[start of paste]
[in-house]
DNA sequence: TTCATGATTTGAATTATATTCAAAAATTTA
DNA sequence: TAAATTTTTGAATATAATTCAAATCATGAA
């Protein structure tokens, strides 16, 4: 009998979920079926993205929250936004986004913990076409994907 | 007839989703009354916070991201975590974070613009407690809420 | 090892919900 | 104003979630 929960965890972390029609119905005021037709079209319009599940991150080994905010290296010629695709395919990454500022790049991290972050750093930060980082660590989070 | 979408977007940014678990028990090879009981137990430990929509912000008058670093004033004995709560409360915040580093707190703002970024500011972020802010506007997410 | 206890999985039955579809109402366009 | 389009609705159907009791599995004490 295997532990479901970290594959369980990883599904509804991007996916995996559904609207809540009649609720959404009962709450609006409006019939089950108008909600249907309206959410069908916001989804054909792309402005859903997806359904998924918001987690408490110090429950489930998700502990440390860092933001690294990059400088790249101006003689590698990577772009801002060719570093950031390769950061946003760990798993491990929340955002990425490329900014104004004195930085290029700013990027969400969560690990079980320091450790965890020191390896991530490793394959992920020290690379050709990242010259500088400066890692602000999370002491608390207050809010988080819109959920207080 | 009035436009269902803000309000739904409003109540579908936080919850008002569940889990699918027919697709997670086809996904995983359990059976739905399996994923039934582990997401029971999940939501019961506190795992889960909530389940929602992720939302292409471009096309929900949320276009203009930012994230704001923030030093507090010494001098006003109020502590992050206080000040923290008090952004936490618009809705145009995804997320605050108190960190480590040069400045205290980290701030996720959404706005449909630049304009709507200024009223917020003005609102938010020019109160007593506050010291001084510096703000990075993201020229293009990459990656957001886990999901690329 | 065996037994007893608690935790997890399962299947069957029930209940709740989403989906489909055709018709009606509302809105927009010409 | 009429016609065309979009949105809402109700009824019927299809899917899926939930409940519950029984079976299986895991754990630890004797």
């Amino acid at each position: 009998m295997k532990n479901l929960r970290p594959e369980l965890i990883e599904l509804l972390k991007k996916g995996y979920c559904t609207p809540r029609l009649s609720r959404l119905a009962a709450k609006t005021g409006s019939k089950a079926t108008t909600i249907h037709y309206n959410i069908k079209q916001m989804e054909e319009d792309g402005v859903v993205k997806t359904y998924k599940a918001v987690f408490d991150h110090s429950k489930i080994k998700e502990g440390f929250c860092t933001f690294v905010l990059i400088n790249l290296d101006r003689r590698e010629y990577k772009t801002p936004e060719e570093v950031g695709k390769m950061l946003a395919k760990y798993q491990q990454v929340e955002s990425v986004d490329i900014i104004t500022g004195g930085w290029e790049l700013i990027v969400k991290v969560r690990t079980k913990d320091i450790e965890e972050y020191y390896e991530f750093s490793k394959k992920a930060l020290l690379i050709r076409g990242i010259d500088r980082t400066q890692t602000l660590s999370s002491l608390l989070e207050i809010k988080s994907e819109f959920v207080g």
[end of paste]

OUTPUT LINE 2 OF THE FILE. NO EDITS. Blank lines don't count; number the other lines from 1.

DNA sequence: TTCATGATTTGAATTATATTCAAAAATTTA